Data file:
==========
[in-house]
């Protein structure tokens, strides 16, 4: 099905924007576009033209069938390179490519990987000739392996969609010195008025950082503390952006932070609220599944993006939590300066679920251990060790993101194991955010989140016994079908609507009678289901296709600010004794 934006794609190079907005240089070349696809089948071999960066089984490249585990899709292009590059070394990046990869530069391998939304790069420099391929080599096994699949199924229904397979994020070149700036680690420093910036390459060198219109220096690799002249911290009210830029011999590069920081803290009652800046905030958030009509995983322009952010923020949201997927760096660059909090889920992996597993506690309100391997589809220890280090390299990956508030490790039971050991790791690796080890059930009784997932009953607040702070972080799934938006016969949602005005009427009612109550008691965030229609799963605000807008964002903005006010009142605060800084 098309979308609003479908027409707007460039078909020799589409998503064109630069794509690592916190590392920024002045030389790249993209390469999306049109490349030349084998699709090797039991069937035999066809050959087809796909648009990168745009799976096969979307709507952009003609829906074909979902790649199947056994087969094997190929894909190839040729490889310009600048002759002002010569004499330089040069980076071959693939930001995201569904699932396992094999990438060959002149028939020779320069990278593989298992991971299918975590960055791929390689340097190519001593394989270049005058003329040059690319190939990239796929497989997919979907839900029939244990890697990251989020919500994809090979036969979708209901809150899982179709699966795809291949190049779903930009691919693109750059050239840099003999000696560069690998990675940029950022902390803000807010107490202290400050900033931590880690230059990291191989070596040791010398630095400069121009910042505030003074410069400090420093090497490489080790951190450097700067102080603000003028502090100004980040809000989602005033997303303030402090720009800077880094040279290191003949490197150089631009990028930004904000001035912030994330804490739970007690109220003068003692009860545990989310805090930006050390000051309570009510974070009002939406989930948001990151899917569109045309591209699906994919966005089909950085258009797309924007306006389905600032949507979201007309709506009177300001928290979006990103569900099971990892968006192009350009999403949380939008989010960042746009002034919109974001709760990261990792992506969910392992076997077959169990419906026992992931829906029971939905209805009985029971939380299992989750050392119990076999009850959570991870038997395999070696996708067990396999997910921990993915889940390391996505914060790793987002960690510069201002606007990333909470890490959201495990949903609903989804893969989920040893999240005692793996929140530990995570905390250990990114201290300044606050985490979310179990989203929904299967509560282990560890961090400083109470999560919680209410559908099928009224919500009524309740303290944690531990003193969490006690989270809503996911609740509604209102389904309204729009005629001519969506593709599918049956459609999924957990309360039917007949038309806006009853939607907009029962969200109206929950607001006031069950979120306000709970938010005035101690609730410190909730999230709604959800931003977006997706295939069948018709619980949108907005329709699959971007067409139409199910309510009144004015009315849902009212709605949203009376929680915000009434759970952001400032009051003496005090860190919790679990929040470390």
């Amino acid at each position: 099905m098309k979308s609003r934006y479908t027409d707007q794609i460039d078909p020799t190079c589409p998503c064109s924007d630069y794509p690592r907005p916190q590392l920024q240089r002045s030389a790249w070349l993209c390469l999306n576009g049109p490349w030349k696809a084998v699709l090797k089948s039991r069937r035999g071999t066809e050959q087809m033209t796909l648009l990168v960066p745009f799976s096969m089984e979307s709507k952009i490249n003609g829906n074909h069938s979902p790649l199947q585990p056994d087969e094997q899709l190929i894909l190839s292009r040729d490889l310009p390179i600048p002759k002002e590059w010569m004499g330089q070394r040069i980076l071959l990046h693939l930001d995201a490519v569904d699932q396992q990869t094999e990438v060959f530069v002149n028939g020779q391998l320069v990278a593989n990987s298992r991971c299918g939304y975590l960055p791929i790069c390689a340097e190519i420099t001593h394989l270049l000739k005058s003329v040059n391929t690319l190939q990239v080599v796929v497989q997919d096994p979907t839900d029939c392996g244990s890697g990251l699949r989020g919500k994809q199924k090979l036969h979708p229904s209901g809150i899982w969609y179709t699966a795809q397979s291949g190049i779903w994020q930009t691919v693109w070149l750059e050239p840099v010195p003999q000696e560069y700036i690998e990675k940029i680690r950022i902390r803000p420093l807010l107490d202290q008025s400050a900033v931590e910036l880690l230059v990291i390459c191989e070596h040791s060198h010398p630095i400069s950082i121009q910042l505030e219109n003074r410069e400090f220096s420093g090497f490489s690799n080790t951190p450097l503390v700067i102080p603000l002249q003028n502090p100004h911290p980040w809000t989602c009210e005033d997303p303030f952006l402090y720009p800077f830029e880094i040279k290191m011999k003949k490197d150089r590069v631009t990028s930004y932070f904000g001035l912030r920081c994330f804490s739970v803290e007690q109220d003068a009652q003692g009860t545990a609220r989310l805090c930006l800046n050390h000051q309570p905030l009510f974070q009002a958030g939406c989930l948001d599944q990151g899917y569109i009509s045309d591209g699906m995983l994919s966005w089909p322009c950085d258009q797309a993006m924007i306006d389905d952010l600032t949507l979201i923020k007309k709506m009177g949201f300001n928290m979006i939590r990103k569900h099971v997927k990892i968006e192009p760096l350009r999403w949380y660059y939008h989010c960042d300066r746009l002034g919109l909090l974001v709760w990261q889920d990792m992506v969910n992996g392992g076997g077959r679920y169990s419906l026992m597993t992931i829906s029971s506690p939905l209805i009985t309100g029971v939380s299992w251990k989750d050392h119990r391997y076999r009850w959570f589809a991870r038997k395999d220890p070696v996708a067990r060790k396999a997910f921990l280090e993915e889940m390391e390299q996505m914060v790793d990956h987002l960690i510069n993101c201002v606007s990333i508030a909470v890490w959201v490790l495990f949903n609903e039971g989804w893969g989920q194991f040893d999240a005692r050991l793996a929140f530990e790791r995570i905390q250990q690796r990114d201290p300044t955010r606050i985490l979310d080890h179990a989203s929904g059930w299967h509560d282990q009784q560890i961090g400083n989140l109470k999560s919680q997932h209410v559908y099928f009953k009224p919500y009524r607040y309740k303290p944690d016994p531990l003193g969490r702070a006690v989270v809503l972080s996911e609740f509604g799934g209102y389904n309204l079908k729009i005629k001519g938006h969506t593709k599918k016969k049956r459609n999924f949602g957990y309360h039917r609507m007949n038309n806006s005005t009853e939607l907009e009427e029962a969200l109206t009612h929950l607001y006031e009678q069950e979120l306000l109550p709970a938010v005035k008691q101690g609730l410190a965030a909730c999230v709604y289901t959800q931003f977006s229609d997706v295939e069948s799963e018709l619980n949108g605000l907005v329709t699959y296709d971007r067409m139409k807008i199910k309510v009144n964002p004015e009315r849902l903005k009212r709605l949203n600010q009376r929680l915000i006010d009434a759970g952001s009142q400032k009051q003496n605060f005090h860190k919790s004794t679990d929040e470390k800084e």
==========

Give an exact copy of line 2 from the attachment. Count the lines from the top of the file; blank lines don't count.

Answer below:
């Protein structure tokens, strides 16, 4: 099905924007576009033209069938390179490519990987000739392996969609010195008025950082503390952006932070609220599944993006939590300066679920251990060790993101194991955010989140016994079908609507009678289901296709600010004794 934006794609190079907005240089070349696809089948071999960066089984490249585990899709292009590059070394990046990869530069391998939304790069420099391929080599096994699949199924229904397979994020070149700036680690420093910036390459060198219109220096690799002249911290009210830029011999590069920081803290009652800046905030958030009509995983322009952010923020949201997927760096660059909090889920992996597993506690309100391997589809220890280090390299990956508030490790039971050991790791690796080890059930009784997932009953607040702070972080799934938006016969949602005005009427009612109550008691965030229609799963605000807008964002903005006010009142605060800084 098309979308609003479908027409707007460039078909020799589409998503064109630069794509690592916190590392920024002045030389790249993209390469999306049109490349030349084998699709090797039991069937035999066809050959087809796909648009990168745009799976096969979307709507952009003609829906074909979902790649199947056994087969094997190929894909190839040729490889310009600048002759002002010569004499330089040069980076071959693939930001995201569904699932396992094999990438060959002149028939020779320069990278593989298992991971299918975590960055791929390689340097190519001593394989270049005058003329040059690319190939990239796929497989997919979907839900029939244990890697990251989020919500994809090979036969979708209901809150899982179709699966795809291949190049779903930009691919693109750059050239840099003999000696560069690998990675940029950022902390803000807010107490202290400050900033931590880690230059990291191989070596040791010398630095400069121009910042505030003074410069400090420093090497490489080790951190450097700067102080603000003028502090100004980040809000989602005033997303303030402090720009800077880094040279290191003949490197150089631009990028930004904000001035912030994330804490739970007690109220003068003692009860545990989310805090930006050390000051309570009510974070009002939406989930948001990151899917569109045309591209699906994919966005089909950085258009797309924007306006389905600032949507979201007309709506009177300001928290979006990103569900099971990892968006192009350009999403949380939008989010960042746009002034919109974001709760990261990792992506969910392992076997077959169990419906026992992931829906029971939905209805009985029971939380299992989750050392119990076999009850959570991870038997395999070696996708067990396999997910921990993915889940390391996505914060790793987002960690510069201002606007990333909470890490959201495990949903609903989804893969989920040893999240005692793996929140530990995570905390250990990114201290300044606050985490979310179990989203929904299967509560282990560890961090400083109470999560919680209410559908099928009224919500009524309740303290944690531990003193969490006690989270809503996911609740509604209102389904309204729009005629001519969506593709599918049956459609999924957990309360039917007949038309806006009853939607907009029962969200109206929950607001006031069950979120306000709970938010005035101690609730410190909730999230709604959800931003977006997706295939069948018709619980949108907005329709699959971007067409139409199910309510009144004015009315849902009212709605949203009376929680915000009434759970952001400032009051003496005090860190919790679990929040470390």